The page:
San Jose Little League Team, consisting of players with disabilities, on their way to the World Series – NBC Bay Area

As parents in the Little League go, Barbara Morrone’s experience was pretty typical. When all three of her sons played in the Cambrian Park Little League at the same time, it meant she spent a lot of time on the court. So all her time. “We were here every day. Literally every day,” Morrone said.

It was then that she noticed someone else who was there every day: children with disabilities who could not enter the competition.

“Siblings of those players who had special needs, played in the rocks or wrestled in the stands, got bored. They wanted to play and they did not have a team to play on,” Morrone said.

So in 2010, Morrone created a team that they could play on. She set up a Challenger Division team for CPLL, consisting of children with physical and intellectual disabilities. Since the first year, the team has grown in size (from five to 28) and is about to reach a once unthinkable milestone.

The CPLL Challenger team travels to Williamsport, Pennsylvania to play in the Little League World Series. They must face a Challenger Division team from Ohio in a one-round showdown before the championship game. The Little League World Series began in 1947, but it is now the sixth time that it features a Challenger Division game.

Getting an opportunity is something similar to winning the lottery. Challenger divisions from around the world, not just the United States, send in letters and apply for the chance to be a part of a once-in-a-lifetime experience.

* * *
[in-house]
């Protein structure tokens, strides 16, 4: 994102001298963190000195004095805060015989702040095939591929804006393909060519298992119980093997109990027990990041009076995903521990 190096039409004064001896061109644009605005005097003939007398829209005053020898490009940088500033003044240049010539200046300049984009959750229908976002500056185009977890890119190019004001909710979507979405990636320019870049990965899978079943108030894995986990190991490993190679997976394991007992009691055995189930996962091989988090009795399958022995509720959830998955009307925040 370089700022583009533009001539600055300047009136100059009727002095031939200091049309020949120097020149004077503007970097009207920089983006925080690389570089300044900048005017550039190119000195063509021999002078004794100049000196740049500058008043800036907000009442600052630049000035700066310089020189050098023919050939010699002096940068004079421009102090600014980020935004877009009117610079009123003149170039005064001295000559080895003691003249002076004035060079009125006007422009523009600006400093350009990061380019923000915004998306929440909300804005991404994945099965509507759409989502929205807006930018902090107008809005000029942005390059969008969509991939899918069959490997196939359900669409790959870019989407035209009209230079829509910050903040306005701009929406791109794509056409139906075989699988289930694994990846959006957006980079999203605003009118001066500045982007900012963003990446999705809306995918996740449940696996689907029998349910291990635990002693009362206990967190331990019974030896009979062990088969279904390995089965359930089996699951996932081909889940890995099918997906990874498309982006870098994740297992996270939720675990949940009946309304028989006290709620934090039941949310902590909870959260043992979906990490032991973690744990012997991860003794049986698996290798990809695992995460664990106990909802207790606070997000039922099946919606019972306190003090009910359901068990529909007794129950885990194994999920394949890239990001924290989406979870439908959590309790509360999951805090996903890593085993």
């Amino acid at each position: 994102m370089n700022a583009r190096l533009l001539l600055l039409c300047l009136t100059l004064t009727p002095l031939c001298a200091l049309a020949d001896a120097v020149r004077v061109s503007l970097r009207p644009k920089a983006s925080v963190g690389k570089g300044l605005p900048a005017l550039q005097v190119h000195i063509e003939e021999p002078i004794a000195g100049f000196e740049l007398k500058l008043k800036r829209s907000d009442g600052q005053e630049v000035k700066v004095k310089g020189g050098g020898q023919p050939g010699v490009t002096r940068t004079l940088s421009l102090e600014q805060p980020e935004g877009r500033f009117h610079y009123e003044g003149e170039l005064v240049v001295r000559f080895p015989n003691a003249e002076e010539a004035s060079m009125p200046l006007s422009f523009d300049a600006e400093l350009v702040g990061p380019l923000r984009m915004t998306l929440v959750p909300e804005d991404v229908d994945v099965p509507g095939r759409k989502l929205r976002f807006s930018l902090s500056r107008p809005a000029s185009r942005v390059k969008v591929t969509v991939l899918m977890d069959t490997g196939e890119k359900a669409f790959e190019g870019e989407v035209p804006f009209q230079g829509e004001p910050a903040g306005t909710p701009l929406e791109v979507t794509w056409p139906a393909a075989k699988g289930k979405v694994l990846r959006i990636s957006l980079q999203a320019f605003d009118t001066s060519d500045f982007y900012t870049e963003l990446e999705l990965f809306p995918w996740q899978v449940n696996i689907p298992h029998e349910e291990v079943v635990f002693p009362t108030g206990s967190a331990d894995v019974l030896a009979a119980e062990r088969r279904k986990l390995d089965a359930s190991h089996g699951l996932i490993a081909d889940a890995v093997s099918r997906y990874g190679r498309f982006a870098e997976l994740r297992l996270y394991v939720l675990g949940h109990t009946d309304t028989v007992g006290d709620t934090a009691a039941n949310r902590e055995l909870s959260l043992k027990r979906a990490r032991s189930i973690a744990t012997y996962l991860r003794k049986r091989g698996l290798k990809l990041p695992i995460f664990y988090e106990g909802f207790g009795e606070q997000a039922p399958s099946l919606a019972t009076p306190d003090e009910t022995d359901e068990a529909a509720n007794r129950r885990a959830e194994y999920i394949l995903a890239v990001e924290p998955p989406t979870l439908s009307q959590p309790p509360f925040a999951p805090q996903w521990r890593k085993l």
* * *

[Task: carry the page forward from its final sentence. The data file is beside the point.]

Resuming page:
“It’s a great opportunity and it’s every child’s dream to play in the World Series, every ball player’s dream anyway. If I can afford 12 kids that opportunity, I’ll make it happen,” Morrone said.

The Little League World Series, which is broadcast worldwide, is considered by many to be the highlight of youth sports. Thousands of children from all over the world are competing to get to this promised land.

For some parents like Derek Maravilla, it’s enough to brag about watching his son Rilley lace up his cleats and dig into the diamond on any given Sunday, but the World Series is something he will never forget.

“I never thought I would get the opportunity to see him play baseball, but to see him play it on the biggest stage for the Little League will be, I can not even put it into words,” Maravilla said.

Maravilla could not be more grateful to Morrone and the opportunities she has been able to create for Rilley.

After their second season of the program, Maravilla wrote a letter to Morrone, “saying I never thought I would be able to sit in the stands and watch my child play baseball. It really is an amazing program that she and her family has created, and as the Cambrian Park Little League has embraced, supported and made it what it is today. “

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